Gray, K. M., Howlin, P. A., Arciuli, J., Glozier, N., Guastella, A., Horstead, S. K., ... Yam, C. (2015). Research on adults with autism spectrum disorder: Roundtable report. Journal of Intellectual and Developmental Disability, 40(4), 388 - 393.
Gray, Kylie Megan ; Howlin, Patricia A ; Arciuli, Joanne ; Glozier, Nick ; Guastella, Adam ; Horstead, Sian Keira ; Rice, Lauren ; Stancliffe, Roger James ; Einfeld, Stewart Lloyd ; Clarke, Kristina S ; Falkmer, Torbjorn ; Begeer, Sander ; Brock, Jon ; Costley, Debra ; Di Rita, Peter ; West, Sarah ; Yam, Christine. / Research on adults with autism spectrum disorder: Roundtable report. In: Journal of Intellectual and Developmental Disability. 2015 ; Vol. 40, No. 4. pp. 388 - 393.
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Gray, KM, Howlin, PA, Arciuli, J, Glozier, N, Guastella, A, Horstead, SK, Rice, L, Stancliffe, RJ, Einfeld, SL, Clarke, KS, Falkmer, T, Begeer, S, Brock, J, Costley, D, Di Rita, P, West, S & Yam, C 2015, 'Research on adults with autism spectrum disorder: Roundtable report', Journal of Intellectual and Developmental Disability, vol. 40, no. 4, pp. 388 - 393.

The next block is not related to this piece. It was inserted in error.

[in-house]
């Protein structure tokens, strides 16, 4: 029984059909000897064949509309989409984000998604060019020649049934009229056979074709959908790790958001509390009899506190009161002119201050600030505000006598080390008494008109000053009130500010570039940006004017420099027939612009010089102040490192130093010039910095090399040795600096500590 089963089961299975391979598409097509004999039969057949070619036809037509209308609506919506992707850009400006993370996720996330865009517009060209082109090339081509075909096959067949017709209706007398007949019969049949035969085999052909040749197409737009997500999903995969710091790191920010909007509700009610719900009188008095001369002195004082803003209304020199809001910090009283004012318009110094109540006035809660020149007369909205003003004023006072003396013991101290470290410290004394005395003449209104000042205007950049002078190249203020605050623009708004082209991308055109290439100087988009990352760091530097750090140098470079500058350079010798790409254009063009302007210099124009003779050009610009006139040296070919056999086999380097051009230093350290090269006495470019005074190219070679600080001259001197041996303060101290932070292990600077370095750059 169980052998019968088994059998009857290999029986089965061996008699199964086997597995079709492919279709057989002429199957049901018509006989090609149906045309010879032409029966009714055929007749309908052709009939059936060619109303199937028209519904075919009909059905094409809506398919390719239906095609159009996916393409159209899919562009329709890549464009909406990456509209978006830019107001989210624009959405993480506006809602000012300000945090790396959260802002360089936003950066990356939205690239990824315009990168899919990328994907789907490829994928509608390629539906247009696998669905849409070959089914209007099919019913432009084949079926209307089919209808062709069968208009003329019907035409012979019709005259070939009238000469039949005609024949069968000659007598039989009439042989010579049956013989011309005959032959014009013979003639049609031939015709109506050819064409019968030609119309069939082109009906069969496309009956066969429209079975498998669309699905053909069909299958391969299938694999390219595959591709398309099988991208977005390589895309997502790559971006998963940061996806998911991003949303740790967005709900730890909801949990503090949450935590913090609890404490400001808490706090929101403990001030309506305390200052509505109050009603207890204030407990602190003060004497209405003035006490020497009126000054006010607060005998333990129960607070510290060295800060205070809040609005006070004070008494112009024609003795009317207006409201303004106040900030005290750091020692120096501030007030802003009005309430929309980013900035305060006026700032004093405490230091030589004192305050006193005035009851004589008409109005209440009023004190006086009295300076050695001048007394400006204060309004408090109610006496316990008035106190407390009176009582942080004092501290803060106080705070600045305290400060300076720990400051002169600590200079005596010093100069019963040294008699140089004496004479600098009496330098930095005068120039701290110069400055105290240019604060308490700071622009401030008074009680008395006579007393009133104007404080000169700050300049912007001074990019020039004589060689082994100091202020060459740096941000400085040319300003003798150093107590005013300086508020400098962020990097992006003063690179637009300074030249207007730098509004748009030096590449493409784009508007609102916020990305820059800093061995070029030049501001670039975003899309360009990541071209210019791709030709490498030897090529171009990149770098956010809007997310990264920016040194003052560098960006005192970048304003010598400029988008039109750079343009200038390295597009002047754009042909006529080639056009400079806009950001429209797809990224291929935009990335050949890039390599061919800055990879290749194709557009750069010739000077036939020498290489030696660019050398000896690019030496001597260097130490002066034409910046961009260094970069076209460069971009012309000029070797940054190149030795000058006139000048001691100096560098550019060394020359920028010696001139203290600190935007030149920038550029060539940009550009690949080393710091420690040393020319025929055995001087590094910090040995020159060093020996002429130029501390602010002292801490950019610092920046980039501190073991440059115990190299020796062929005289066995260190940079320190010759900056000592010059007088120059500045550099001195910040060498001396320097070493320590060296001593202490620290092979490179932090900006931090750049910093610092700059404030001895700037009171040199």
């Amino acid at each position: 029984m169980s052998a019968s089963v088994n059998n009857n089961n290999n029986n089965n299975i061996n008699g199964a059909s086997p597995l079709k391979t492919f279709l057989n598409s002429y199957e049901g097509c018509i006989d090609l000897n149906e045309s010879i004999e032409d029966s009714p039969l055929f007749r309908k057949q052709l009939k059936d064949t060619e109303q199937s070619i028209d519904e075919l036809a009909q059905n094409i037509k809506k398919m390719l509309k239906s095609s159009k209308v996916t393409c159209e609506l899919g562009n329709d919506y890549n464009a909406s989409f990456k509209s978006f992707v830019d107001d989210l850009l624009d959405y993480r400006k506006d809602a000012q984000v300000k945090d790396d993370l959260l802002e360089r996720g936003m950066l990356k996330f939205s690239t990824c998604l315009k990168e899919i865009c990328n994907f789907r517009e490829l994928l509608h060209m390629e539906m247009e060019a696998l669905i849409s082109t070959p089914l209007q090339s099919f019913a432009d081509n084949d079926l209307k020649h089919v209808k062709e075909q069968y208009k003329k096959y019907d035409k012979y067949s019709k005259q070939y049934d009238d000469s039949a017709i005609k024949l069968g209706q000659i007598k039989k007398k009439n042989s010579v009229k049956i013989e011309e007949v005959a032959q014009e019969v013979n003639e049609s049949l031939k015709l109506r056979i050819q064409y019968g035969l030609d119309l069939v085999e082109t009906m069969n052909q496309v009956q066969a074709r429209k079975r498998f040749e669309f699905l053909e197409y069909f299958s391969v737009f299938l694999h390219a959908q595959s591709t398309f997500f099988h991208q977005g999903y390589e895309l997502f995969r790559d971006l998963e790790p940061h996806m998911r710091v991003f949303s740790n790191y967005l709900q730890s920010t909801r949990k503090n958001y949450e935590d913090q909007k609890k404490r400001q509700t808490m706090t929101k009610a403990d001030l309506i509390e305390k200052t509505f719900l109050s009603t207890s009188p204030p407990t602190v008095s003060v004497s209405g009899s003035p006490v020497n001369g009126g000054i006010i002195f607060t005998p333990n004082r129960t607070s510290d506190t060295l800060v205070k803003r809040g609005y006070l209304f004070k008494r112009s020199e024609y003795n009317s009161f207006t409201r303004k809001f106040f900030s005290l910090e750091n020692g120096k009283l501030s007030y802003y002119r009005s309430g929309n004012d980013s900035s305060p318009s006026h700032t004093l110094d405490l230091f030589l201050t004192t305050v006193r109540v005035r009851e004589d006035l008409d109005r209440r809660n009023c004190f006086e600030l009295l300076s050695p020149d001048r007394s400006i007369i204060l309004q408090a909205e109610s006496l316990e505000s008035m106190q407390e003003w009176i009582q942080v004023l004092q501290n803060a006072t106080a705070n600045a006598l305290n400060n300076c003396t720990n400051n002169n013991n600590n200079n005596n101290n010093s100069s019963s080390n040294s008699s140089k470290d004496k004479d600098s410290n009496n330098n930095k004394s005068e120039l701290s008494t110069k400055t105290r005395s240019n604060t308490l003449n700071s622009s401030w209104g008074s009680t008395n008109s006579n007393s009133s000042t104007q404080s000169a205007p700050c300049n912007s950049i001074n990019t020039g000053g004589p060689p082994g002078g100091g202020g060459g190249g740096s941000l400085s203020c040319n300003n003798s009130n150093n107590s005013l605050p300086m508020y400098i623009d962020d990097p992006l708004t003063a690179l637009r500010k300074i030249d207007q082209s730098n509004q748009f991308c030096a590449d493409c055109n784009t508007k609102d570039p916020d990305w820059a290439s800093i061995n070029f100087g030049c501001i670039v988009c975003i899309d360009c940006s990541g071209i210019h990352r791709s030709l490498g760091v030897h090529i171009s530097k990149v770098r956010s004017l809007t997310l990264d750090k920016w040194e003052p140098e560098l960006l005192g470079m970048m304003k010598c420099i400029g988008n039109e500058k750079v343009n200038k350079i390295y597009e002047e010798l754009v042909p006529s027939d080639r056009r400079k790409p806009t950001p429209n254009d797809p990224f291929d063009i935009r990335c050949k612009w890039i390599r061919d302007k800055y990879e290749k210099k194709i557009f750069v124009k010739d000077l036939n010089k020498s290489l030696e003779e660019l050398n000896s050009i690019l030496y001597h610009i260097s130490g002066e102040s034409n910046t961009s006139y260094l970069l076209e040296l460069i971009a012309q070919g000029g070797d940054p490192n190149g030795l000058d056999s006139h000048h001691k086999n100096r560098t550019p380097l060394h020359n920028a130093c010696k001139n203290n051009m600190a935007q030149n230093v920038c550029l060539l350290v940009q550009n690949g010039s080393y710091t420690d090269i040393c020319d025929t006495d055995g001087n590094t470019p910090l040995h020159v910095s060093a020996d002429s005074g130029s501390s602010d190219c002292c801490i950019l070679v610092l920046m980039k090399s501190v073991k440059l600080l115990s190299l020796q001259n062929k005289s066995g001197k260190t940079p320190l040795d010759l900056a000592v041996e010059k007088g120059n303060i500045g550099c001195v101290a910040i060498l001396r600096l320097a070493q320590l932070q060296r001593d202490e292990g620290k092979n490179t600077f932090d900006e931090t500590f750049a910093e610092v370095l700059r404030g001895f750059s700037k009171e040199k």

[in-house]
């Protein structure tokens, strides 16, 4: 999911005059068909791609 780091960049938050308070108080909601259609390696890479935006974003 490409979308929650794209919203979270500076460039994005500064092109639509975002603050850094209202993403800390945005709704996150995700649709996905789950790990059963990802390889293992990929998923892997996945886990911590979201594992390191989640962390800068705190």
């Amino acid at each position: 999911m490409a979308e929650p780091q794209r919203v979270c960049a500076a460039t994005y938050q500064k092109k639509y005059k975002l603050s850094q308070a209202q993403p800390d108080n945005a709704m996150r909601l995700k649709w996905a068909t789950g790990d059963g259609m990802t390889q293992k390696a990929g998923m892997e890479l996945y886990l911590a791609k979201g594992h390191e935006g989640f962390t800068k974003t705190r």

Research on adults with autism spectrum disorder: Roundtable report. / Gray, Kylie Megan; Howlin, Patricia A; Arciuli, Joanne; Glozier, Nick; Guastella, Adam; Horstead, Sian Keira; Rice, Lauren; Stancliffe, Roger James; Einfeld, Stewart Lloyd; Clarke, Kristina S; Falkmer, Torbjorn; Begeer, Sander; Brock, Jon; Costley, Debra; Di Rita, Peter; West, Sarah; Yam, Christine.

In: Journal of Intellectual and Developmental Disability, Vol. 40, No. 4, 2015, p. 388 - 393.

Research output: Contribution to journalArticleOther

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AU - Gray, Kylie Megan

AU - Howlin, Patricia A

AU - Arciuli, Joanne

AU - Glozier, Nick

AU - Guastella, Adam

AU - Horstead, Sian Keira

AU - Rice, Lauren

AU - Stancliffe, Roger James

AU - Einfeld, Stewart Lloyd

AU - Clarke, Kristina S

AU - Falkmer, Torbjorn

AU - Begeer, Sander

AU - Brock, Jon

AU - Costley, Debra